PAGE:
The two industries – fashion and technology – have never been closer with brands like Swarovski and fashion designer Tory Burch partnering up with companies like FitBit and Misfit on their tech wearables.

While seemingly overwhelming, these challenges have inspired innovative problem solving among software developers. In spite of the lagging progress until now, wearables are expected to see enormous growth over the next few years. They provide us with information and control, which can helps make our lives more proficient. The tech world tends to exaggerate when experts say something is the “next big thing,” but in this case, it’s true.

Wearables need an innovative combination of software and hardware, user interfaces, miniature processors and aesthetic design. Accelerance is a huge advocate for the advancement of wearable technology, and we take pride in helping our clients find the right outsourcing vendor with a team of highly skilled developers that match their specific project and goals. It’s important to find a partner who stays up-to-date on new wearable technologies and innovative development techniques. Billion-dollar corporations might be able to employ hundreds of developers, each with a particular skill set, but smaller companies should turn to outsourcing development for an assist in evening out the competition.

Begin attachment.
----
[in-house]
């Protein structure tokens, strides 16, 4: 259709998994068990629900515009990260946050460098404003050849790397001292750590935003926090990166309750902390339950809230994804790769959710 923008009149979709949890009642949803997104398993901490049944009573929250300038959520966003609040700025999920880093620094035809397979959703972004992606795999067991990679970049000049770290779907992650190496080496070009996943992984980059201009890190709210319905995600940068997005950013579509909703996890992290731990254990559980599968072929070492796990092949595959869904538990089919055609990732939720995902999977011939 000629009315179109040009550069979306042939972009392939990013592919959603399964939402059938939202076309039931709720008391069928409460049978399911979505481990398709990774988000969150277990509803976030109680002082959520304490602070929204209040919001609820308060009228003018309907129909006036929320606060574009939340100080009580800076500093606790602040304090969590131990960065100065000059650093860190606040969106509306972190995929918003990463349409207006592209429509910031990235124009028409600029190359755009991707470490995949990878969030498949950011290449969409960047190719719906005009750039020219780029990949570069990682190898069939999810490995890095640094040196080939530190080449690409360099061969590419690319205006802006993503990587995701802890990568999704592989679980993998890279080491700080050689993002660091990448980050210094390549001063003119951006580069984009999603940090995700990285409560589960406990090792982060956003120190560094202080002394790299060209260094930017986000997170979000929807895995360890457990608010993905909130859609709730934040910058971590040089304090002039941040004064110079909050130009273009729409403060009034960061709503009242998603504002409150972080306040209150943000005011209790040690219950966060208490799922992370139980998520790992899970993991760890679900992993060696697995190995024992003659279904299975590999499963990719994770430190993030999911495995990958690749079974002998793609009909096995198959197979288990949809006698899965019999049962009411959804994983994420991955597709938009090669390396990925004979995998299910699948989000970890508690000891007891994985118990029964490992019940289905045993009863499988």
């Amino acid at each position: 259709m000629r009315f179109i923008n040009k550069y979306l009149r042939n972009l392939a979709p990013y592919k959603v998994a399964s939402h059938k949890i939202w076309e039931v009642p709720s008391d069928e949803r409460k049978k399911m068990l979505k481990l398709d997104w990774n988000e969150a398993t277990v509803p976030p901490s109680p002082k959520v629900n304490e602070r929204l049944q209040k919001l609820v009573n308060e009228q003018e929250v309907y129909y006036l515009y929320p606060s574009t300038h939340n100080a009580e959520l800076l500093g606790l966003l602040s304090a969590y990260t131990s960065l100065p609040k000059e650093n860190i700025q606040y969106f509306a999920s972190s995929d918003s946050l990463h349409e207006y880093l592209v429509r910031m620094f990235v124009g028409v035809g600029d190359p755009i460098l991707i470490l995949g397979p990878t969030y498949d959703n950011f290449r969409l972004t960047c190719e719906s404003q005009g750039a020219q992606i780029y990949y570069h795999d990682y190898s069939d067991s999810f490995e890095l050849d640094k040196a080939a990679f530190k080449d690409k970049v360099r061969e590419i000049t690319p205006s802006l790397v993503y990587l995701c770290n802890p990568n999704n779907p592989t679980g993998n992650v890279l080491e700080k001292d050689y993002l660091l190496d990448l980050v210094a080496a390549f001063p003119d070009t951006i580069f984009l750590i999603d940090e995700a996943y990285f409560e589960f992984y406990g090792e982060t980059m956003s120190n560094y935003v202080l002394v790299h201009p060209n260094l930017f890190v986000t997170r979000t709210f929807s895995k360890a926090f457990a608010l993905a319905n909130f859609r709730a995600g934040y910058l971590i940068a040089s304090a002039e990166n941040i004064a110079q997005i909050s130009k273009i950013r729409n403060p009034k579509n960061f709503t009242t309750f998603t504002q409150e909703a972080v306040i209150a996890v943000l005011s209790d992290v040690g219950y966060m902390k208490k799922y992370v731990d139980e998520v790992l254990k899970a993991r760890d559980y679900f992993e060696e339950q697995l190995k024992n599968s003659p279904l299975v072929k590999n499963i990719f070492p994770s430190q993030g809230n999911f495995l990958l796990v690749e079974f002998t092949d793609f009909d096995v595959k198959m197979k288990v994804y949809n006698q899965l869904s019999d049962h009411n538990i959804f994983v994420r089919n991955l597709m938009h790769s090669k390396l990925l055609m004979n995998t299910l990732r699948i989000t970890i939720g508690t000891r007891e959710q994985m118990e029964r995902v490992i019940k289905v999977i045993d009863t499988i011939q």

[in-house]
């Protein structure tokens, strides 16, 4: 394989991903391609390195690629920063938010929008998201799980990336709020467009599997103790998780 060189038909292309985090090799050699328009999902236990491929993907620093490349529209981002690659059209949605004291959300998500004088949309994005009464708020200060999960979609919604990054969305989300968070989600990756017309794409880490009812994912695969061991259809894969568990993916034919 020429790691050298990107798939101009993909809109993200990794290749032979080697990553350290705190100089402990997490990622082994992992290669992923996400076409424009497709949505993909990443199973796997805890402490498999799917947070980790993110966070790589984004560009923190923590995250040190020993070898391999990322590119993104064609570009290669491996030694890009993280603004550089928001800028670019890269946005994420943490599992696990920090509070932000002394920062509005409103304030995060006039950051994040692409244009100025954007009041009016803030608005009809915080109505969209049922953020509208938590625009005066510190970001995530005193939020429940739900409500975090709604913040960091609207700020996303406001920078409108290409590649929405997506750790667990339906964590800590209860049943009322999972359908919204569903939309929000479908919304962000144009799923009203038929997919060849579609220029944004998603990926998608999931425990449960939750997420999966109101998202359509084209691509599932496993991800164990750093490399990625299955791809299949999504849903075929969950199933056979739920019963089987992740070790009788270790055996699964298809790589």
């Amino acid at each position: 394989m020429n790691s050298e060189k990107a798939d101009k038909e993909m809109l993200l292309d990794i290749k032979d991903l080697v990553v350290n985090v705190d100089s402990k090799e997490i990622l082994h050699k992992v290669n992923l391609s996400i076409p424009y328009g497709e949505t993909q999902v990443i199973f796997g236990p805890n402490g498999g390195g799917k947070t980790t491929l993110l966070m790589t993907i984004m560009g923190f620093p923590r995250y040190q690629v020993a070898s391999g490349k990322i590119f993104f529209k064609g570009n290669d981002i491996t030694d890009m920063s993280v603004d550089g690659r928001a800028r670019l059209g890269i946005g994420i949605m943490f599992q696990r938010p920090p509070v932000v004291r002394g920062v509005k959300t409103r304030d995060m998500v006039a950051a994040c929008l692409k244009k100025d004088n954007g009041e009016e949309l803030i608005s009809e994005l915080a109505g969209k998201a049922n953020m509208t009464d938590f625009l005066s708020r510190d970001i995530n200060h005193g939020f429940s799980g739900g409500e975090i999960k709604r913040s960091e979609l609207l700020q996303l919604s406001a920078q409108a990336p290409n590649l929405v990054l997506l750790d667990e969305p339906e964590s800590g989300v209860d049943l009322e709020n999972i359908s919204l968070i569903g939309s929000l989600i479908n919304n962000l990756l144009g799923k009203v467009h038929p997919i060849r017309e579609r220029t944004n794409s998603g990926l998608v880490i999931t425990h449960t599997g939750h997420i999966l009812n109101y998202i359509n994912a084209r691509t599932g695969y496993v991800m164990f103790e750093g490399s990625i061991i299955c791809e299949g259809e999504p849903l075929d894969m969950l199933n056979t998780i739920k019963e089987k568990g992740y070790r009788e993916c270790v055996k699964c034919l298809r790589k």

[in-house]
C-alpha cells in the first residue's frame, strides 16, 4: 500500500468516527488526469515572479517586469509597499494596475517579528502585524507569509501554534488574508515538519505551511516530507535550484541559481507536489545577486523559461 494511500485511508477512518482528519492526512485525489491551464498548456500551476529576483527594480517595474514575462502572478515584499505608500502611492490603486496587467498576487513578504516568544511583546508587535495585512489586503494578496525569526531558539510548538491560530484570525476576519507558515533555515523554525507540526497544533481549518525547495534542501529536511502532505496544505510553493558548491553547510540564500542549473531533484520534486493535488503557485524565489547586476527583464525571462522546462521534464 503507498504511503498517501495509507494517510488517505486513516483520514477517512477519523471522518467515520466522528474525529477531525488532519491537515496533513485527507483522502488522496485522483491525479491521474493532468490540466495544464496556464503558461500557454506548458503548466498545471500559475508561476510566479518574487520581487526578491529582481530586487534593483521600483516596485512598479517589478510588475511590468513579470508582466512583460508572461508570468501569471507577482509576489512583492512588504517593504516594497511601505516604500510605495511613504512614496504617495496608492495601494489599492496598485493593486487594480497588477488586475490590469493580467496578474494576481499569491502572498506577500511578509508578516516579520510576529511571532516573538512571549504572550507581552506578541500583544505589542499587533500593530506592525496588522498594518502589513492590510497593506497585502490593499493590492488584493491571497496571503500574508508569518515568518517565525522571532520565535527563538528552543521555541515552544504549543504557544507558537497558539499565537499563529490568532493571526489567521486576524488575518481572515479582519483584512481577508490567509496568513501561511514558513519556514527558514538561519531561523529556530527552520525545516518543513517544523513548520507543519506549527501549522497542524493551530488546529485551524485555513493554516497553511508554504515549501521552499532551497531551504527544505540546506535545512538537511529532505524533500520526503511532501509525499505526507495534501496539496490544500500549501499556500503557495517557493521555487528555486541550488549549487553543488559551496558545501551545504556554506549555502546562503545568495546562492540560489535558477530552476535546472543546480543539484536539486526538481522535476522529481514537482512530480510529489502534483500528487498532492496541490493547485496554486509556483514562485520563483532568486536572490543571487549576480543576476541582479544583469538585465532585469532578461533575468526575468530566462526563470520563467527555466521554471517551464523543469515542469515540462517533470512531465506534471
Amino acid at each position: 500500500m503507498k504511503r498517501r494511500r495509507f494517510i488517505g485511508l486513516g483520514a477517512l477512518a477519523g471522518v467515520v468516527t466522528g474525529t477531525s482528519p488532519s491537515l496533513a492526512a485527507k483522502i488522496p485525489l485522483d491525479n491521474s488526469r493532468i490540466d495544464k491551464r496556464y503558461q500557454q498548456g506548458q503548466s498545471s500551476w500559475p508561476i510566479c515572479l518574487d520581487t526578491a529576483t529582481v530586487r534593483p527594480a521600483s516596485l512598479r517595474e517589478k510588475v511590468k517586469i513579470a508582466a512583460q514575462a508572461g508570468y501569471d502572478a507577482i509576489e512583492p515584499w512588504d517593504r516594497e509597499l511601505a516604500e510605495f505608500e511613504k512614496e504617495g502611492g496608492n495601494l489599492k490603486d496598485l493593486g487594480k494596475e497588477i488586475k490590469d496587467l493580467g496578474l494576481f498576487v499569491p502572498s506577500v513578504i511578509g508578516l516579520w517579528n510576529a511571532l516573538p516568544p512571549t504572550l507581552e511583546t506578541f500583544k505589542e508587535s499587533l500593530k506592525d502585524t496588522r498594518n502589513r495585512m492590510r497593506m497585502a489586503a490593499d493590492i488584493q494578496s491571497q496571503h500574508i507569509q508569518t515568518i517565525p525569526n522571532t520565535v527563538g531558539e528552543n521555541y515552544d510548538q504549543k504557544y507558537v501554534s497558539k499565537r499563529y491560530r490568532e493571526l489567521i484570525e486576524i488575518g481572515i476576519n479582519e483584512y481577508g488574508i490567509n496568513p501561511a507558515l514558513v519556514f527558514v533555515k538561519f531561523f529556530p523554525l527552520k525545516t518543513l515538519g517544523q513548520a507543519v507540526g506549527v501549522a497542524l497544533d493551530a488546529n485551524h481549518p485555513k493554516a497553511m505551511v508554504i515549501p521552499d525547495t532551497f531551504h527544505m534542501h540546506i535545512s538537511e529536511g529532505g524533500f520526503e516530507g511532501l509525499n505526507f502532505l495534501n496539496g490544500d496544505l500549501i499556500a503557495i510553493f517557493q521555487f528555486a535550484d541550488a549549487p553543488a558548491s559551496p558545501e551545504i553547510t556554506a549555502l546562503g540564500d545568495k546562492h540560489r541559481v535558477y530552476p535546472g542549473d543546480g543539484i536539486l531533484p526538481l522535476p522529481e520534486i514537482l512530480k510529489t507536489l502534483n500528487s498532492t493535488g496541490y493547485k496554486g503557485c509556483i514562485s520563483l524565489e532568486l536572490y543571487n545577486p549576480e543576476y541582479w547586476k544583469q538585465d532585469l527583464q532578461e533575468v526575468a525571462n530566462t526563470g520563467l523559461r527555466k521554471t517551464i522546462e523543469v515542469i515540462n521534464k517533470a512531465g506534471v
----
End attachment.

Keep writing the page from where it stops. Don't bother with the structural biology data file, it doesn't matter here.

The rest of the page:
The next pioneering device is anyone’s guess. The present products available are only the tip of the iceberg, and the territory is vast. Who knows, the next groundbreaking wearable design could be the one you imagine and produce with the assistance of an outsourced software developer. And Accelerance can help you find that software partner to bring it to market more quickly.

Andy Hilliard

As CEO, Andy leads and advocates for the globalization and collaboration of great software teams with companies in search of talent, innovation and a globally-distributed extension of their engineering function and culture. Andy founded the ground-breaking nearshore software development services company, Isthmus Costa...